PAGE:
The career of Sgt. Stubby — the most decorated dog in American history — serves as the basis for the first CG feature based on a true story. Complaints against contemporary animation have become rote, starting with the flat, cookie-cutter characterizations: instead of flesh and blood creations, the pencil-neck WWI doughboys suggest polyvinyl chloride windsocks. (Purists will find more to explore in the rolling hills of French ally Gaston’s boundless face.) The big question: why animate when the story would have worked just as well with actors? (Possible answer: writer/director Richard Lanni wanted to reach an entirely different audience through animation.) The smaller question: isn’t this just a kiddie-sized recruitment film? (Considering the time period, it would have been disingenuous to hammer home an anti-war message.) Still: just because an animated feature doesn’t carry the Disney/Pixar stamp of approval doesn’t mean it’s bad. I’m glad to report that I not only saw the tale of a soldier and his loyal pooch through to the end; at one point, I used a shirt cuff to blot away the wet eyes.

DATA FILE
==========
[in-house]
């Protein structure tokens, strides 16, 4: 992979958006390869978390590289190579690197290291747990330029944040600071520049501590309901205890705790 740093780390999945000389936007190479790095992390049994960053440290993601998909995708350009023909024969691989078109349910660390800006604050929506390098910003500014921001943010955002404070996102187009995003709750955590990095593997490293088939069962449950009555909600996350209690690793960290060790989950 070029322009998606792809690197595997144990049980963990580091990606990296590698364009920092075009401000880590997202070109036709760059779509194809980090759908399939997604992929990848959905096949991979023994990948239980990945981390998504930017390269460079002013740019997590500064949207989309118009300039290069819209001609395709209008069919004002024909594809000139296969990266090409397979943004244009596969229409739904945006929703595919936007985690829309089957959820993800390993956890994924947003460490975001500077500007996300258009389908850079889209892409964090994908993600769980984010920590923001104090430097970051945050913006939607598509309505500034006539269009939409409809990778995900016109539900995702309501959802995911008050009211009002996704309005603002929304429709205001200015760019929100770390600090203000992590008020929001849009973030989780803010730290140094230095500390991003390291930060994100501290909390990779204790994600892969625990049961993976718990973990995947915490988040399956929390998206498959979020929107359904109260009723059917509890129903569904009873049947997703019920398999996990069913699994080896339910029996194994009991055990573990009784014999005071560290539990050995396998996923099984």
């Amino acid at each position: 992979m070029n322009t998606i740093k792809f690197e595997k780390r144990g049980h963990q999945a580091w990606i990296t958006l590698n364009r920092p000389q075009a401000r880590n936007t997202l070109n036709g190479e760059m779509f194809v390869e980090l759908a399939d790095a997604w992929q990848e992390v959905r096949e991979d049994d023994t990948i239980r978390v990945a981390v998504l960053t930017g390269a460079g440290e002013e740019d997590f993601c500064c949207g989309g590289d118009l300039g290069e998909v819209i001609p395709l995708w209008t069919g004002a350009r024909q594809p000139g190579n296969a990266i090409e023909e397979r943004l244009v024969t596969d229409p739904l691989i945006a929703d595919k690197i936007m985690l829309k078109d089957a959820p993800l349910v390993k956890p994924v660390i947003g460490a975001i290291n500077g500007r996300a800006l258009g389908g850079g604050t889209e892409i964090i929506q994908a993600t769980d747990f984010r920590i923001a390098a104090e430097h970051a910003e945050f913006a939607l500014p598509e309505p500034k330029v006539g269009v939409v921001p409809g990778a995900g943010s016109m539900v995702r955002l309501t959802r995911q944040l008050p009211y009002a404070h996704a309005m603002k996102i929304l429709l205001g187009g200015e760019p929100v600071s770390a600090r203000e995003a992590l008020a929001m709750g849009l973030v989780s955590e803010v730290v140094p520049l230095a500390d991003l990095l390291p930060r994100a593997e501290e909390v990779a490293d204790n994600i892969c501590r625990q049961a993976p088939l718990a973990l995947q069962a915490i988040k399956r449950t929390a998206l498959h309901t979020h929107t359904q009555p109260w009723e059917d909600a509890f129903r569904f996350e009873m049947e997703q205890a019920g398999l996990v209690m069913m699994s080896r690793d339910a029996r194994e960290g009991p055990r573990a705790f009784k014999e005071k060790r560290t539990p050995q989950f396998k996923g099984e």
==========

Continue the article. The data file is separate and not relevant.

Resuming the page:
Length: 1 hour, 25 minutes